TIP 120 Transistor datasheet help reading

Discussion in 'General Electronics Chat' started by sirchuck, Apr 10, 2016.

  1. sirchuck

    Thread Starter Member

    Feb 14, 2016
    I'm trying to figure out max voltages, but the datasheet for the TIP120 appears to have 3 differnet max voltages, which appear to be across Collector-Base. Collector-Emitter, and Emitter-Base.

    I thought I was using a voltage regulator at first and hooked a 9v + up to the base, ground to the collector, and an led to the emitter then back to ground. This made the transistor get very hot.

    So I looked up the TIP120 to try and figure out what voltages it can take and discovered it was a transitor not a regulator, but still trying to find out what is an acceptable voltage to put on the Base to activate the transistor, I don't understand why the datasheet want's to combine it with the collector or the emitter.

    I would think it would be Base = x volts, while collector goes to ground, and emitter goes to the ground terminal of the load circuit. So Collector_base / Collector-Emitter and Emitter-Base makes no sense.

  2. Papabravo


    Feb 24, 2006
    All transistor want to have about 0.7V across the base emitter junction to turn them on. In this on condition, the collector will be a few tenths of a volt above the emitter and a large current will flow from the collector to the emitter. So you need a resistor to limit the current into the base, and you need a resistor to limit the current through the collector to the emitter. That should get you started. Check the ebook associated with this site for a more complete description with pictures.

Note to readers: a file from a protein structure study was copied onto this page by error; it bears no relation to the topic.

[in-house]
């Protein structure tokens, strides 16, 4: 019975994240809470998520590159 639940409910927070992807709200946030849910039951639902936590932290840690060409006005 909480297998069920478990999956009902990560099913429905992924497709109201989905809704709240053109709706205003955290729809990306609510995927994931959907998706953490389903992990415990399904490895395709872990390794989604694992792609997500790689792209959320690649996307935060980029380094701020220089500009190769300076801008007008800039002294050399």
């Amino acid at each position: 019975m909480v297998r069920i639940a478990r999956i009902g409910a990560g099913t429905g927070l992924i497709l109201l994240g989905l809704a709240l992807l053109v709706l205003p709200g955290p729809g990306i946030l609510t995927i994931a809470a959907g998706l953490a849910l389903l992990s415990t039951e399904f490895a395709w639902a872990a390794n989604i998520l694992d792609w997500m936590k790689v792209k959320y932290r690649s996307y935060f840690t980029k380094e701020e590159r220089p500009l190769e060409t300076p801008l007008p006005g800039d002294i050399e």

3. FabioBarone

    New Member

    Apr 10, 2016
    Transistor voltages are specified as being the maximum voltage that can be applied across the two (2) pins mentioned, with the 3rd pin open-circuited ie: not connected. The nomenclature is "V" followed by sub-script containing three (3) capital letters: the 1st and 2nd letters specify the terminals to which the voltage is applied, and the 3rd letter is "O" for "open circuit". Capital letters denotes DC values (of current or voltages), whereas lower-case letters would denote the signal (non-DC) component only.
    In the example of the TIP120 datasheet, the ratings are:
    VCBO = 60V
    VCEO = 60V
    VEBO = 5V

    What is interesting in the case of this device is that VCBO is same as VCEO. Usually VCBO is higher than VCEO. The reason for this is quite simple: this is a darlington-pair, the package contains two (2) transistors connected in the famous darlington configuration. Furthermore, there are internal resistors place across the B-E junction, so that means that when this device is tested for VCBO and VCEO, the base is not really open circuited.

    You will need to forward bias the package B and E terminals to about 1.2V to start to turn on this device. The current gain will be very high (over than 1,000), however due to the 8kOhm resistor across BE of Q1, there will have to be more than about (0.6V / 8k) = 75uA flowing into the base terminal to start to turn this device on, so take that into account when designing the base circuit.

    Hope this helps.
    Last edited: Apr 11, 2016
    sirchuck likes this.
  4. AnalogKid

    Distinguished Member

    Aug 1, 2013
    It sounds like you are a long distance from understanding how transistors operate. A transistor is an electronic component, not a complete device. You don't just hook up a power source to two of its terminals. I suggest you surf the web for some basic transistor operation tutorials. I think this site has some e-books on basic electronics. Maybe one of the moderators can provide a link.

  5. sirchuck

    Thread Starter Member

    Feb 14, 2016
    I am new to electronics, however I have used transistors before. I just didn't understand how to read the datasheet as it pertained to the two leads. FabioBarone answered my question exactly.